You can actually post on Instagram through your computer.

3. Post on Instagram from a computer

Instagram has come a long way. The app was originally designed for casual snapshots, always cropped square, that mimicked the Instamatic cameras of decades past. They have long shed those strict parameters, but one thing remains challenging: posting to Instagram from a desktop or laptop.

One way is to first post a photo to another form of social media (such as Facebook or Twitter), then download the photo onto your phone or tablet and then post to Instagram.

But you can also do it directly, using Google Chrome. The process is a little convoluted, but it’s the easiest way to get your high-quality DSLR or mirrorless images onto the platform.

1. Open Chrome.

2. Go to the Instagram website

3. Right-click anywhere on the page

4. Hit Inspect

5. When the new screen appears, hit the little “squares” in the upper-middle, just above all the coding

This should show you the same display you would see on your phone. You can pick which kind of display you’d prefer, including a range of iPhone, Galaxy, Nexus and other devices. You should see the same functions at the bottom, including the “Plus” sign, which will enable you to upload .jpg files from your desktop, or even take a photo.

4. Speed up podcasts

You can speed-read an ebook, and you can scrub through a video. But many podcast listeners don’t realize they can speed up their listening – and because the recording is digital, you don’t lose much fidelity. You’ll have to pay closer attention, but you can zip through a slow episode, or consume a long conversation, without missing a word.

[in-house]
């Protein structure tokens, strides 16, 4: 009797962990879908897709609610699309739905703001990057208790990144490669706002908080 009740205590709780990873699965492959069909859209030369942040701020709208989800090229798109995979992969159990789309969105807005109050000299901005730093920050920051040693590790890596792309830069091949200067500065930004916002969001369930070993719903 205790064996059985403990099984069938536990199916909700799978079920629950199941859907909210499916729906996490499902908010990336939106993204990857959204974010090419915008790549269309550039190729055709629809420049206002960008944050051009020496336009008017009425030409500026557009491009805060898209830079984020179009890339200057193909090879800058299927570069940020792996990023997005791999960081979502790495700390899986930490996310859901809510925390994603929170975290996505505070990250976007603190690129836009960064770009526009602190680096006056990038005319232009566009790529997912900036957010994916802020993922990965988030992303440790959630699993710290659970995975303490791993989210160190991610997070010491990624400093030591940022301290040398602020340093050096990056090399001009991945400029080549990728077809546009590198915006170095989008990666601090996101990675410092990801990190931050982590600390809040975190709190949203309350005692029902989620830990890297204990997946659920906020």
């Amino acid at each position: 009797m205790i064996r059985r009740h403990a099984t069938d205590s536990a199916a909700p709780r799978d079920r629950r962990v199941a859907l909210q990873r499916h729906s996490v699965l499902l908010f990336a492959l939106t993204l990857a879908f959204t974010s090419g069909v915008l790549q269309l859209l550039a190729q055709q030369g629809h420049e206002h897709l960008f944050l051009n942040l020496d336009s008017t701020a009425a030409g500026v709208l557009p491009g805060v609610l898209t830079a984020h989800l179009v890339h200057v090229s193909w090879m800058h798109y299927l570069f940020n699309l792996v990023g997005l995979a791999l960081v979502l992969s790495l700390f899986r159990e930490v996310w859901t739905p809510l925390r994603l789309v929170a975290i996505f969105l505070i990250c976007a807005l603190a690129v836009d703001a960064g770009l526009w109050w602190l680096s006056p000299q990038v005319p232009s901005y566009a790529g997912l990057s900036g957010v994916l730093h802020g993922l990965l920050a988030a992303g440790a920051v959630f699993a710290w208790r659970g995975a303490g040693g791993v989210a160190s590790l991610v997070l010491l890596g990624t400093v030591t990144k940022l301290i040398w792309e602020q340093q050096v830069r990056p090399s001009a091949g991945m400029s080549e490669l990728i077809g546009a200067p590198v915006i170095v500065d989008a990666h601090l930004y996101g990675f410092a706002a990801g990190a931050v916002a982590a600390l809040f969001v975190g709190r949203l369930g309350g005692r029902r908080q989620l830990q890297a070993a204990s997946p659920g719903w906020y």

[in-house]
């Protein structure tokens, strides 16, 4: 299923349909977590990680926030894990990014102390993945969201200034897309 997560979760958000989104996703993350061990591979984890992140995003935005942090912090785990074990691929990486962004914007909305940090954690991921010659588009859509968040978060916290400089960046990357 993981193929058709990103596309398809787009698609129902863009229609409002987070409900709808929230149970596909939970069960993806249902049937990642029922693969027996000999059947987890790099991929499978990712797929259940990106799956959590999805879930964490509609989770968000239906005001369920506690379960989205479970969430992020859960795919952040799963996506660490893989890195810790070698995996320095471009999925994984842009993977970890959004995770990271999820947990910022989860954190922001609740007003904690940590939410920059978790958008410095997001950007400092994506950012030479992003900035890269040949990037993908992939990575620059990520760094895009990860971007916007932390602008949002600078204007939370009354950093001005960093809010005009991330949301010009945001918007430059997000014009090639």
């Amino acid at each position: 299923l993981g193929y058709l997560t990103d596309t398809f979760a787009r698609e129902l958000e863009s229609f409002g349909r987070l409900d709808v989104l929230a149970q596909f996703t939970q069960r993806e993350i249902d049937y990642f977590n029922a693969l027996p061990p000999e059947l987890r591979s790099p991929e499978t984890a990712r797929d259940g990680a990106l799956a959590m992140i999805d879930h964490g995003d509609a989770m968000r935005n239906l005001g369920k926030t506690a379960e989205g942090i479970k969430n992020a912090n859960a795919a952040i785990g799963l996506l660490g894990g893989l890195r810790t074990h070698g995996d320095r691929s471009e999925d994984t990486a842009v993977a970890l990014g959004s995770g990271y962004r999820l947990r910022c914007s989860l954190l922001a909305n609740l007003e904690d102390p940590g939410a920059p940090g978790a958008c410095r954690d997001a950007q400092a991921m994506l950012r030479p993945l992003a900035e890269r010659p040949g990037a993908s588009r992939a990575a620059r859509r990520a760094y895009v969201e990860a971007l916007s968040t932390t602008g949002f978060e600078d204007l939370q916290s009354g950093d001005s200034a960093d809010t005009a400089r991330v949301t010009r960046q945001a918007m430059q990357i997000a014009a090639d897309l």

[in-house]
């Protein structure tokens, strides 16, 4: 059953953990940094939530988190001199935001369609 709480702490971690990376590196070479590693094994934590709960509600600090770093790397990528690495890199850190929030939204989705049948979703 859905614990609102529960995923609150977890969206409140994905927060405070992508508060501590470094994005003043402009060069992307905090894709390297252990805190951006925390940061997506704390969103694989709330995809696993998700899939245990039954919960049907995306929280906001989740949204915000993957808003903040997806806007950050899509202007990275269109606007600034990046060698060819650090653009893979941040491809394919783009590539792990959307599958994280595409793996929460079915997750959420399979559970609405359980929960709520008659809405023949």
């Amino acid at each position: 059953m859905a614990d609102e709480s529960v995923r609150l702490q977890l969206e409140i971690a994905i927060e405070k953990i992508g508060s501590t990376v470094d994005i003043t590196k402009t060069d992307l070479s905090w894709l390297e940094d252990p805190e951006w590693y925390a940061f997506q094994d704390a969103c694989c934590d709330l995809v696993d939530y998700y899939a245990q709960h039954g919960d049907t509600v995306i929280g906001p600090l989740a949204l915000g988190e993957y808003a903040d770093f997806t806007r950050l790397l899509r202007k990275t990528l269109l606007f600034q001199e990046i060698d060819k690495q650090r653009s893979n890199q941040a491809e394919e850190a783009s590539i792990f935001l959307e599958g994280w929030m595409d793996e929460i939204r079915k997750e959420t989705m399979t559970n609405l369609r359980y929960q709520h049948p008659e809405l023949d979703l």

When you listen to a podcast, there is a player at the bottom of the screen. You might have to swipe up to see it. On Apple’s Podcast app, for example, there is a number in the lower-left corner. The default is 1x and this option lets you hear the podcast at normal speed.

Speed listeners can tap this button and change the playback speed to 1 1/2x or 2x. There’s also the option for 1/2x playback speed. I’m not quite sure when you would actually want to listen to a podcast very, very, very slowly, but it’s there if you need it.

5. Crop a screenshot on a Mac

Savvy Mac users have been pressing CMD+Shift+3 for years, which is the shortcut for a full screenshot. But if you want to cut out large sections of that image, either to hide certain parts of your desktop screen or because it’s distracting from what you want to focus on, you can either edit it in an app like Photos or PicMonkey, or you can use this trick.

Hit CMD+Shift+4 and your cursor becomes a +. Click and drag to draw the portion of your screen that you want to capture. Voila! You can skip all the extra editing.

6. Share a YouTube video at a precise point

If you see something in a YouTube video that you want to share at a particular location, you can get a link that takes people directly to that moment.

Click the “Share” button below the video. Look for a checkbox below the link. It will automatically display the time at which you currently have the video stopped.

You can stick with this time or even choose a different time. Next, just copy the link and share it over your preferred social media service or email it to a friend. When someone views the link, the YouTube video will automatically skip right to the point you chose. Handy, huh?….Read More>>>


Source:- usatoday